Indian Chandrayaan-2 takes first image of moon


NEW DELHI, Aug 22, 2019 (BSS) – Chandrayaan 2, the Indian second mission to the moon, has sent its first image of the moon as it entered the lunar orbit earlier this week, according to an Indian Space agency ISRO.

The image of the moon captured by the Vikram Lander was taken at a height of about 2650 km from lunar surface yesterday, ISRO tweeted today.

The image shows two significant landmarks on the moon, the Applo crater and the Orientale basin, it said.

The crucial process of taking up soft landing of the lander ‘Vikram’ onboard the Chandrayaan-2 spacecraft will be taken up in the early hours of September 7, ISRO Chairman K Sivan said today.

Chandrayaan-2, the India’s most powerful rocket GSLV MkIII-M1, had entered the Lunar Transfer Trajectory on August 14, leaving the Earth orbit.

After this, the scientists will perform four more manoeuvres to reduce the orbit of the spacecraft around the moon to a circular nearly 100x100km orbit.

The manoeuvers will take place on August 21, August 28, August 30, and September 1, according to ISRO scientists.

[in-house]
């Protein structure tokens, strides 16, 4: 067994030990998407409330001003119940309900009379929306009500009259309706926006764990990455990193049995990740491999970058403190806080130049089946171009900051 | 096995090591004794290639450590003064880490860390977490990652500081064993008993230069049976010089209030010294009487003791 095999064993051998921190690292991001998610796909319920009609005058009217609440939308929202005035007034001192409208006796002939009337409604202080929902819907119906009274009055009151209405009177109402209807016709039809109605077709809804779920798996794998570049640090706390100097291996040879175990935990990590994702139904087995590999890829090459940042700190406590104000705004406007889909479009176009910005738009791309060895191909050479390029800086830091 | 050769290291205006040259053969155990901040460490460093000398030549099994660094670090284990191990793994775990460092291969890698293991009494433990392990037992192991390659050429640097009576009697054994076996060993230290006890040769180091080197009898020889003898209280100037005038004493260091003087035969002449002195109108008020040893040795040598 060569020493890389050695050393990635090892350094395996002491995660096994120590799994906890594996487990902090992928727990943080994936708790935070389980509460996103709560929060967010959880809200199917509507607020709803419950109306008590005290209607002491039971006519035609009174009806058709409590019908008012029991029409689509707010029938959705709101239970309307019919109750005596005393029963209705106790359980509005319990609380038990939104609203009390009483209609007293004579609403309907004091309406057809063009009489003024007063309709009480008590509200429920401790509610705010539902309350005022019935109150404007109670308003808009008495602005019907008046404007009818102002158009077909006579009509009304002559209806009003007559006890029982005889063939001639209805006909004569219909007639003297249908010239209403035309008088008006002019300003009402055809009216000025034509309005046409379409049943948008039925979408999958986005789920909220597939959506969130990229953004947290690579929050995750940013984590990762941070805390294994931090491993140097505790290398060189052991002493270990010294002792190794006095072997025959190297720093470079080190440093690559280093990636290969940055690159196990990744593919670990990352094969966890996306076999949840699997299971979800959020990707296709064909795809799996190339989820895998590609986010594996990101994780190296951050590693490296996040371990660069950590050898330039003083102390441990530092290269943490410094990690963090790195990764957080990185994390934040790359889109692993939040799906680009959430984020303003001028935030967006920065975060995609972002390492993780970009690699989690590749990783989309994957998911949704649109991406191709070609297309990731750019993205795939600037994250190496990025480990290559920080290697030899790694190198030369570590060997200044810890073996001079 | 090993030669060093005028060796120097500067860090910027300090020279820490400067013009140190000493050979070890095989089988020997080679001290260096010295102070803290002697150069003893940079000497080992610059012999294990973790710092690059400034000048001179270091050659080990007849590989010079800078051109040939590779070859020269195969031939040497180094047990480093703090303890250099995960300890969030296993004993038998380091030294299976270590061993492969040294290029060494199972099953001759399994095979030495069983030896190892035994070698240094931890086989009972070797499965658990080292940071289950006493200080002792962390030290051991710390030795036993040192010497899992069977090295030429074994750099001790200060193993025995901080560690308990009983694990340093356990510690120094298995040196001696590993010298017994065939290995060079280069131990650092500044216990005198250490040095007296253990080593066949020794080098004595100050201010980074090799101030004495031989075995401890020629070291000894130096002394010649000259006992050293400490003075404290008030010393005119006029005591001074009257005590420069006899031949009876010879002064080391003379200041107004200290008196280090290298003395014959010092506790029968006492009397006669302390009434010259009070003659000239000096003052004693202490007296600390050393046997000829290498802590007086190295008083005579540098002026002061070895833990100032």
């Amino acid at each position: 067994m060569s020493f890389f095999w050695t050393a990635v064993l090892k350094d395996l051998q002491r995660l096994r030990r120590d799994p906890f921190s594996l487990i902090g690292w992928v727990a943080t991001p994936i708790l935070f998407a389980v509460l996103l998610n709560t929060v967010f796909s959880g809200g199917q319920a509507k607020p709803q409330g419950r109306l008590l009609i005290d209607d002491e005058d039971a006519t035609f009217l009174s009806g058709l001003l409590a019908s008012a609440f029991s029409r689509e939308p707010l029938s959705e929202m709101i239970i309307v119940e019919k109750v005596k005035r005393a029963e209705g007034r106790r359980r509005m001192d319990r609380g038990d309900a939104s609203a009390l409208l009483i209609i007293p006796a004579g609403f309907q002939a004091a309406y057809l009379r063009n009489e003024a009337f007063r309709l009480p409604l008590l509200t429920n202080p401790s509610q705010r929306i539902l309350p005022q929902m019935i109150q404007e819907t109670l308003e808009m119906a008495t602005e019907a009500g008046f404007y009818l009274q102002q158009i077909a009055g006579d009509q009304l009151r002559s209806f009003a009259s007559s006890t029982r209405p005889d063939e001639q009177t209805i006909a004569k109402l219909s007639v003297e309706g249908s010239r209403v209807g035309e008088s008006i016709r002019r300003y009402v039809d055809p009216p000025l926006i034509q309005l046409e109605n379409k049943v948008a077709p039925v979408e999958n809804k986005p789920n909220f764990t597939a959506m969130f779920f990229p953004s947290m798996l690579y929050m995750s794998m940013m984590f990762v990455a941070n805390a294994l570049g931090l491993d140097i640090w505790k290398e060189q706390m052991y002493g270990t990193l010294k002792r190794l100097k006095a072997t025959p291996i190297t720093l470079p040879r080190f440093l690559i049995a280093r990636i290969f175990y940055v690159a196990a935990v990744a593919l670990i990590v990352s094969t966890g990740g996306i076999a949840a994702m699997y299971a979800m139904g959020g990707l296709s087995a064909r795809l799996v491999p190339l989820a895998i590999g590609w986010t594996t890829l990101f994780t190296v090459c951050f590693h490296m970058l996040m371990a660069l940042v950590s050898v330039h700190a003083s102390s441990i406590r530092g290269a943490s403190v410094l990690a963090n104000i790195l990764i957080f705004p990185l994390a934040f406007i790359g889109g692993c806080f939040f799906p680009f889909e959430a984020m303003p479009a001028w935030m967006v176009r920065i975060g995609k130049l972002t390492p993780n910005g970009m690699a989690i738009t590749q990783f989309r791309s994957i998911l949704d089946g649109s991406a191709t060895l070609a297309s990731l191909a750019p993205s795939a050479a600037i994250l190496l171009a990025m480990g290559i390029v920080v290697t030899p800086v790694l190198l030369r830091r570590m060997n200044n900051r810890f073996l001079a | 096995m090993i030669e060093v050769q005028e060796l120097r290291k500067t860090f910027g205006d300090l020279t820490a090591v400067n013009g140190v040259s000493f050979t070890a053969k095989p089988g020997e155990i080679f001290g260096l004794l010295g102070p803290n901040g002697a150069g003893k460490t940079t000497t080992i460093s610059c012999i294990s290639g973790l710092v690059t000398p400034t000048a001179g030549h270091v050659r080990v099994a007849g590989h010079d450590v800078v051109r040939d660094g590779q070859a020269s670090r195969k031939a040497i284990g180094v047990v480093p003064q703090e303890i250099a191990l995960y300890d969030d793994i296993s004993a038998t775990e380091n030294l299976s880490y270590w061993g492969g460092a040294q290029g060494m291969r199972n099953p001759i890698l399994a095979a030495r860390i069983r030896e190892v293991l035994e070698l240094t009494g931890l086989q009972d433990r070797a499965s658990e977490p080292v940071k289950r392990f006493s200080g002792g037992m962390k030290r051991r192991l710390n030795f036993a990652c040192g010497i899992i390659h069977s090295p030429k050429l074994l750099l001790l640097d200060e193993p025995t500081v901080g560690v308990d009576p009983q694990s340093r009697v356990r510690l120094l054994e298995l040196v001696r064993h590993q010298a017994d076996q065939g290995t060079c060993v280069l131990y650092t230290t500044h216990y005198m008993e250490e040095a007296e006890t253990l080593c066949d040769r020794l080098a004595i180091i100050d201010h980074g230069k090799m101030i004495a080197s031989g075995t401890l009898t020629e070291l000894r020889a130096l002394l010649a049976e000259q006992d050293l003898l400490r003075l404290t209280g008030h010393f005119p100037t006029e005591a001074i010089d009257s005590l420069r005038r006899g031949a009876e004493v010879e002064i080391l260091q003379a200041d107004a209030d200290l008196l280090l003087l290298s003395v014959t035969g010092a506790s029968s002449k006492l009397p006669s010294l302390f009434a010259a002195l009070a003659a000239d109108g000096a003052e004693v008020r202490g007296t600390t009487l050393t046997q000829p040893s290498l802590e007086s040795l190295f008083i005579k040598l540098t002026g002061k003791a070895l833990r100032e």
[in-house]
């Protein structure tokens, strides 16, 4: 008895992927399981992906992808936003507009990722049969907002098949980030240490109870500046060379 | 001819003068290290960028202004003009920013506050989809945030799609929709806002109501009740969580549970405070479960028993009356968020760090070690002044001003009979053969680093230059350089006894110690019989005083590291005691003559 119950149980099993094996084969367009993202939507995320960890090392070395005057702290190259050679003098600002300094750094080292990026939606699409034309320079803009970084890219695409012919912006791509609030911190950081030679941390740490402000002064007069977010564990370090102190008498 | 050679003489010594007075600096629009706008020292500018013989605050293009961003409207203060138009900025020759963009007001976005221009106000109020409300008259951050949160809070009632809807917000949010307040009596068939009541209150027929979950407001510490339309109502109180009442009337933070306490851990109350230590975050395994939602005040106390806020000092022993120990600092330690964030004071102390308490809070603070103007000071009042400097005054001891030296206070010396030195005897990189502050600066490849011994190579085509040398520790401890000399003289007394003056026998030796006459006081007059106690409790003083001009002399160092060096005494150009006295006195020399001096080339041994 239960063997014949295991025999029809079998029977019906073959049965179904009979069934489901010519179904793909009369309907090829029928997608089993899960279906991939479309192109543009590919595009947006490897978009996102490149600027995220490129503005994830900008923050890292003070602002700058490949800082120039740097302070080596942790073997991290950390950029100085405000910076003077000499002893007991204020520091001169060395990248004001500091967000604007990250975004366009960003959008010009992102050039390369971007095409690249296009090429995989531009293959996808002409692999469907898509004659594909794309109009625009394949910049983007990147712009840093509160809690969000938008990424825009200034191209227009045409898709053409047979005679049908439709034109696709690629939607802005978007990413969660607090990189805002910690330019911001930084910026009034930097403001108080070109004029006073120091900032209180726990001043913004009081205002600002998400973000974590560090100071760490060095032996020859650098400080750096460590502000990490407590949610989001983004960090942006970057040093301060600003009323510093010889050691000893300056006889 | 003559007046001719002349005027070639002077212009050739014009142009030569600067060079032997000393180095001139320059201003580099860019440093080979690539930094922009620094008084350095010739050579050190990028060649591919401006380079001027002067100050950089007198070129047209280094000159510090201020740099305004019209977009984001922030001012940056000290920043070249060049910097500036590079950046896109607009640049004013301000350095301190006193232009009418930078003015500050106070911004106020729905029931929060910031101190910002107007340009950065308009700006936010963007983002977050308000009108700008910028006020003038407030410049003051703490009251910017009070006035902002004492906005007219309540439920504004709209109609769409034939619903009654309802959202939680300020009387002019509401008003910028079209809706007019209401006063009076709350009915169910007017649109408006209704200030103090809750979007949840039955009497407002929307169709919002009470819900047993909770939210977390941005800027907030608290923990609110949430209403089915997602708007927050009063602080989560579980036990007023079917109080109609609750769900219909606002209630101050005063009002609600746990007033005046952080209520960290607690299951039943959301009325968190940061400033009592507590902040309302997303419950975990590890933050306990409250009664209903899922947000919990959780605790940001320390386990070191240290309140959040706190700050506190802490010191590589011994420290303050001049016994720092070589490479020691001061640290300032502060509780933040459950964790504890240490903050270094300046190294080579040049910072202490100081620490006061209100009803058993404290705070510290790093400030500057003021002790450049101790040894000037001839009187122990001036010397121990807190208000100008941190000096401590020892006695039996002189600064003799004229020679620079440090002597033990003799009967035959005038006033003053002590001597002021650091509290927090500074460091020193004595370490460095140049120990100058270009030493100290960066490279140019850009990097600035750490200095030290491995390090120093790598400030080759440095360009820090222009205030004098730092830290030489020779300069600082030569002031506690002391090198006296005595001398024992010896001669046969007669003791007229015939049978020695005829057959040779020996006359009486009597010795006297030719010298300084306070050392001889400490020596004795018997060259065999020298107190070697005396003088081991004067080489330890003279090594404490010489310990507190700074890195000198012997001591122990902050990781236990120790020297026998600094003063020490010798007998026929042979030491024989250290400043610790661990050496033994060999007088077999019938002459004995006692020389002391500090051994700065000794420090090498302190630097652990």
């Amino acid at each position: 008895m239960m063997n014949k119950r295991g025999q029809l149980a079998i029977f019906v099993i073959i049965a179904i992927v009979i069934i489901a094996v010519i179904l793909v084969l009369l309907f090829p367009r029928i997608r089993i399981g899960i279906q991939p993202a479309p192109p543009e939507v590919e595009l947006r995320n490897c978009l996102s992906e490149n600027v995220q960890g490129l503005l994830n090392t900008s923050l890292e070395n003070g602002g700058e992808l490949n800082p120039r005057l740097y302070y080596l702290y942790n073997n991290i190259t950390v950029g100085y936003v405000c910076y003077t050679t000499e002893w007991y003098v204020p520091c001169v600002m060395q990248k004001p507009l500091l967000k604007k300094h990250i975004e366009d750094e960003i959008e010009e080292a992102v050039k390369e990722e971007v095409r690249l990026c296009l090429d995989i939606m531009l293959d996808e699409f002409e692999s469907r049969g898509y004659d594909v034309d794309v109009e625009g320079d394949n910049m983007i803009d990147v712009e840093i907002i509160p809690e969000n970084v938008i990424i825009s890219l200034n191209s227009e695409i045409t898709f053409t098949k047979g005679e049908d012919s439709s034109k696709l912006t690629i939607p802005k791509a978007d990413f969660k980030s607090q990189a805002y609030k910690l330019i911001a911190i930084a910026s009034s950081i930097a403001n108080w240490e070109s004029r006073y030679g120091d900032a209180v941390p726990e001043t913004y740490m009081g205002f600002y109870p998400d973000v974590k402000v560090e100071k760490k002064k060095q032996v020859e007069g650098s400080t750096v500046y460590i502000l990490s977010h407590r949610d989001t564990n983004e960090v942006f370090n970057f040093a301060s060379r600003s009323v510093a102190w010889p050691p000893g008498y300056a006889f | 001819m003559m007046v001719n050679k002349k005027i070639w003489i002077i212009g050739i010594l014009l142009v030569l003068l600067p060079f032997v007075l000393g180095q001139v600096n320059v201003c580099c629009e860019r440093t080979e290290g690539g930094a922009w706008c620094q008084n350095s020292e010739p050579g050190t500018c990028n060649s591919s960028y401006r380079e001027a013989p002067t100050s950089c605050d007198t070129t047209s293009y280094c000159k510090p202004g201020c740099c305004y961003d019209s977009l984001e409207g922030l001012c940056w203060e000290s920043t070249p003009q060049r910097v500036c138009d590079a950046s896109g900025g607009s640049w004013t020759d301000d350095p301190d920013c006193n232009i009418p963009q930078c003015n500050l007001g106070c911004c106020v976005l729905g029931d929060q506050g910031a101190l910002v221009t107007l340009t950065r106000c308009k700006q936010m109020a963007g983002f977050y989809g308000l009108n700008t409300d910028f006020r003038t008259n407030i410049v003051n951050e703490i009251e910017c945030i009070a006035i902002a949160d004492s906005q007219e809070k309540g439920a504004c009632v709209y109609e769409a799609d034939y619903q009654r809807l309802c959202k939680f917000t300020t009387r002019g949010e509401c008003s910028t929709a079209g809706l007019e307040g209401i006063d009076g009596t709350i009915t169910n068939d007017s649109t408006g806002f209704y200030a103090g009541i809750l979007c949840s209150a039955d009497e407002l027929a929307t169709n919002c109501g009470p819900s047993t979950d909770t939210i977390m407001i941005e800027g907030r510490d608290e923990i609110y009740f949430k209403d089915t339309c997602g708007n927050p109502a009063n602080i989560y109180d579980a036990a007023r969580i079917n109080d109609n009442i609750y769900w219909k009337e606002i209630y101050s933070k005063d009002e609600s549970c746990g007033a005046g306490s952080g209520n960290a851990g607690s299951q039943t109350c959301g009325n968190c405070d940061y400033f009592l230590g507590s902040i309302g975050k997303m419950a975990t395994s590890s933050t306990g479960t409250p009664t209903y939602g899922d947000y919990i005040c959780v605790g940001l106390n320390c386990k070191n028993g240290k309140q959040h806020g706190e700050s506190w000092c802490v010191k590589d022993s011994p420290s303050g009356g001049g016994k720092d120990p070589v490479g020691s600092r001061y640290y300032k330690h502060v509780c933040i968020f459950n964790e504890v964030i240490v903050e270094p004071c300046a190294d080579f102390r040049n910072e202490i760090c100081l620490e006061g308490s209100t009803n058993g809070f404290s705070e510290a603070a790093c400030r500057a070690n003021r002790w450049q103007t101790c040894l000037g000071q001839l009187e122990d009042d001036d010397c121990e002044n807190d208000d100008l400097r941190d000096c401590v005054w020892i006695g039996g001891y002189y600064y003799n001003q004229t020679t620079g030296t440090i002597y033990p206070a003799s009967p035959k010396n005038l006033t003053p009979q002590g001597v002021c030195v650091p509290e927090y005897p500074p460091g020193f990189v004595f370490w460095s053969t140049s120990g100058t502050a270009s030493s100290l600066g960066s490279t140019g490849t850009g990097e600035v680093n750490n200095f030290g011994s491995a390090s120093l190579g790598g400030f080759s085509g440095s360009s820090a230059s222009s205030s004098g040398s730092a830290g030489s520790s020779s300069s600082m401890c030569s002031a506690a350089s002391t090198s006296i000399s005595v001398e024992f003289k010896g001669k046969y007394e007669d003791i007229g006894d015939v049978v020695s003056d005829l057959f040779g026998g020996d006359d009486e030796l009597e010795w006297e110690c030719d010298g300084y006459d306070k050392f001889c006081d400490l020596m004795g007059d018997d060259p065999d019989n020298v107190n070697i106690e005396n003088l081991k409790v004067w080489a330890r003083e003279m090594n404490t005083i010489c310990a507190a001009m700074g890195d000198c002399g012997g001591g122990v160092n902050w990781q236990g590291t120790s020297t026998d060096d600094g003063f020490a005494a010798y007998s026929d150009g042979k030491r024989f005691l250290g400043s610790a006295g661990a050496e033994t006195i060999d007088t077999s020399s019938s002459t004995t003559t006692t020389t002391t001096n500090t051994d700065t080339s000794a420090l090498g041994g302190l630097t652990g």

In the final orbit, the orbiter will continue revolving around the moon, collecting data for a year.

The Vikram lander and Pragyan rover will separate out of the orbiter on September 2, after which two more manoeuvres will bring it closer to the lunar surface before it starts its powered descent on Day 48 after the launch.

It comprises an Orbiter, Lander (Vikram), named after the father of Indian space research programme Dr Vikram A Sarabhai, and Rover (Pragyan).

The rover is set to make the soft landing on the Moon on September 7 and if successful the mission would make India the fourth country after Russia, the US and China to achieve the feat.

Chandrayaan 2, the India’s ambitious 1000 crore rupee moon mission, lifted off on July 22 onboard ISRO’S most powerful launcher, the 640-tonne rocket Geosynchronous Satellite Launch Vehicle-Mark III (GSLV-Mk III), from the country’s only launch site Satish Dhawan Space Centre.